And lately, your work with epilepsy is becoming more professional?
Yes, as one example, I am currently a member of the MAGPIE - (Modelling Advisory Group Public Involvement and Engagement) at the university. Here I offer my lay perspective and feedback on several research initiatives. The MAGPIE group work on projects across all areas of healthcare and of our key focuses is to make sure that researchers keep the end patient group at the heart of everything they do - it has to be relevant to the people they hope to help. I find this work very meaningful and would like to develop into similar roles in the future and possibly make my epilepsy engagements a full-time job. I recently launched my own website, so those interested in learning more can take a look.
Finally, what’s your message to the epihunter community and the children, youth and adults dealing with (non-motor) epilepsy?
I’d love to go out with some short snappy and pre-rehearsed message! What I do have is a small example of the difference it can make to just meet other people. I genuinely believe in the power of engaging with other people. If I make a positive difference to just one person’s life. Then it has been worth doing it!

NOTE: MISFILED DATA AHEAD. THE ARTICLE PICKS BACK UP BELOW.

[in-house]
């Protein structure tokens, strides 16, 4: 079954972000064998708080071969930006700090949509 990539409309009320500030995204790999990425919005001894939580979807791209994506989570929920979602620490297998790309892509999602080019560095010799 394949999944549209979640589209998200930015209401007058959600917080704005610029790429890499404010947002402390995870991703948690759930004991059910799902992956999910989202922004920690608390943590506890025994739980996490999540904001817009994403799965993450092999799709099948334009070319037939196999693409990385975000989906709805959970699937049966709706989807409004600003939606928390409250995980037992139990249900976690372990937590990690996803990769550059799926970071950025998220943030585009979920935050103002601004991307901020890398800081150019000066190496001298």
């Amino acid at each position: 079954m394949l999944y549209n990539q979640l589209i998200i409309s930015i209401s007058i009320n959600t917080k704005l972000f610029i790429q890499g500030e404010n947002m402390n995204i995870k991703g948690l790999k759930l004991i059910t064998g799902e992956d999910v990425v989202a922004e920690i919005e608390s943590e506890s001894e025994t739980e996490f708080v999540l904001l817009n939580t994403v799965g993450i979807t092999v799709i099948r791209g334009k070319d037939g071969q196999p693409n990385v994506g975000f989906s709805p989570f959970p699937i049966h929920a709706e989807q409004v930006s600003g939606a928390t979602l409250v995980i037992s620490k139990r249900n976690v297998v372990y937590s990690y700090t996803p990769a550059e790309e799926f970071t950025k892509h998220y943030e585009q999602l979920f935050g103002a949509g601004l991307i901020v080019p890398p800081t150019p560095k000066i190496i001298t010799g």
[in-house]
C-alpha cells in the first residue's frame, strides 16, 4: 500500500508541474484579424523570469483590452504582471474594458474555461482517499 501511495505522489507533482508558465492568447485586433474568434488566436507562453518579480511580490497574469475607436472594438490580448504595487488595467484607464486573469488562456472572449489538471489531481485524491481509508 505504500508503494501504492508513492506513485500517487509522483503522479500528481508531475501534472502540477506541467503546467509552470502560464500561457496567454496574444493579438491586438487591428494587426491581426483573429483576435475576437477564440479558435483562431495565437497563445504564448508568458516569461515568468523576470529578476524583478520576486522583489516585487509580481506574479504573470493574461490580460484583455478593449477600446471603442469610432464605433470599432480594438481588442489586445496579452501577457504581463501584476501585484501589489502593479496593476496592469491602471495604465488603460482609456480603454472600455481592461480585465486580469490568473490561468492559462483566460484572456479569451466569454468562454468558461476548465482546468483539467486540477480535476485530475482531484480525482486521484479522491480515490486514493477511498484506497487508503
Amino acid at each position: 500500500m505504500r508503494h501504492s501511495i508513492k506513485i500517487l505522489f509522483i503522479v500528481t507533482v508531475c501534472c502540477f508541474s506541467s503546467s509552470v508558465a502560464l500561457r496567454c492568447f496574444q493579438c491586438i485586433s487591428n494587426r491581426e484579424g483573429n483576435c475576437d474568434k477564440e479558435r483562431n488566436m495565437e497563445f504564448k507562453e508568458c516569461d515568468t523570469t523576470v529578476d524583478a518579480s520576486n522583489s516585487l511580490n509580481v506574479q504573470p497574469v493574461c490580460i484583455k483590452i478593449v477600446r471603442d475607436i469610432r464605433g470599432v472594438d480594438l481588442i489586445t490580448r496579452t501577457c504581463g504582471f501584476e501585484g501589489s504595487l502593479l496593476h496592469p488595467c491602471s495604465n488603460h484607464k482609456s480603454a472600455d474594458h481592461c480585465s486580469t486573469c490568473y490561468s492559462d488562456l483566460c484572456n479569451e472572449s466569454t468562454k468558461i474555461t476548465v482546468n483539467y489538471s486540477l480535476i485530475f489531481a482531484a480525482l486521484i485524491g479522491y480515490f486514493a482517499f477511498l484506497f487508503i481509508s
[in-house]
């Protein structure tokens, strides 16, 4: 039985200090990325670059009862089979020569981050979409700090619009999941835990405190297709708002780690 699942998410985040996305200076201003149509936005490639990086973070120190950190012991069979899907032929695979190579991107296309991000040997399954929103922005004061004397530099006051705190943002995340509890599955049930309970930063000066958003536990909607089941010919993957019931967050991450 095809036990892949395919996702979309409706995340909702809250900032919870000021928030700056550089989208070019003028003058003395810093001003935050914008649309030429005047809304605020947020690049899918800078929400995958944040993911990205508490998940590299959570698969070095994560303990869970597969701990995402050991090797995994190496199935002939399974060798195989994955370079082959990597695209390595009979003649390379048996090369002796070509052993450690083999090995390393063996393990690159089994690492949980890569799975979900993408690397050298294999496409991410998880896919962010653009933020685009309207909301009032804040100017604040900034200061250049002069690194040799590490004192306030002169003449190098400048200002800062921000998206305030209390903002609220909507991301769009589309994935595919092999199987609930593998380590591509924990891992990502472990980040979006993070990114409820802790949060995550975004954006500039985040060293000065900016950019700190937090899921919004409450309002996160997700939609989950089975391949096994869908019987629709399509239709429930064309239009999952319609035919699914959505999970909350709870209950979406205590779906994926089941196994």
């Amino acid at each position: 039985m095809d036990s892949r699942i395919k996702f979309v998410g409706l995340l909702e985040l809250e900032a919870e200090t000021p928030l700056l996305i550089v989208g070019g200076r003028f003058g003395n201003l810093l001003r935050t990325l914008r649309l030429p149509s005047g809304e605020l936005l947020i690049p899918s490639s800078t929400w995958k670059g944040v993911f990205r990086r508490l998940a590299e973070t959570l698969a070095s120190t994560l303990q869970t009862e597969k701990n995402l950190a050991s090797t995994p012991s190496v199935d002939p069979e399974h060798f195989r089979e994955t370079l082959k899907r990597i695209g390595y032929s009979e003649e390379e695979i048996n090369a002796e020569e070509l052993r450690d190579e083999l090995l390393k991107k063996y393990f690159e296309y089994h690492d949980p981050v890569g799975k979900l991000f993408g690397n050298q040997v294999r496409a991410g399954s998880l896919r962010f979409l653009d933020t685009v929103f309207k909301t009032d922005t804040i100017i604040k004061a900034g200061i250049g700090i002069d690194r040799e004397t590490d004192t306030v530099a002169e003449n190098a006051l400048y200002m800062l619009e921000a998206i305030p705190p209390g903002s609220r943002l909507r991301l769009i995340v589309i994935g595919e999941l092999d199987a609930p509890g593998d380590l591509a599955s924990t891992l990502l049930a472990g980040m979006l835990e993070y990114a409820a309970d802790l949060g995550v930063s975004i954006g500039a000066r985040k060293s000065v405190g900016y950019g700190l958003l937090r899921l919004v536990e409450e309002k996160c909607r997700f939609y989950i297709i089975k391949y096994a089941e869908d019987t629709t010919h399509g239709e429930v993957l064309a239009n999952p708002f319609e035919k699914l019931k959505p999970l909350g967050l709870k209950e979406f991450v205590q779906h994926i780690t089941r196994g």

When it comes to non-motor seizures, the accuracy of seizure reporting is one big topic. Quite often the people with absences are either unaware or not quite sure of when they have had these seizures. This means that reporting of incidence ratios becomes notorious unreliable. So something that could track this for them, would not only be useful for them but also for their neurologist.
Twitter has also played a big role for me (Simon's account is @simonprivett). You would be surprised to see how big that community is and how hugely caring and supportive others with epilepsy can be. Even if you would not be very active yourself, it’s also possible to follow other people with epilepsy and epilepsy organisations and their activity. There are other people out there going through the same.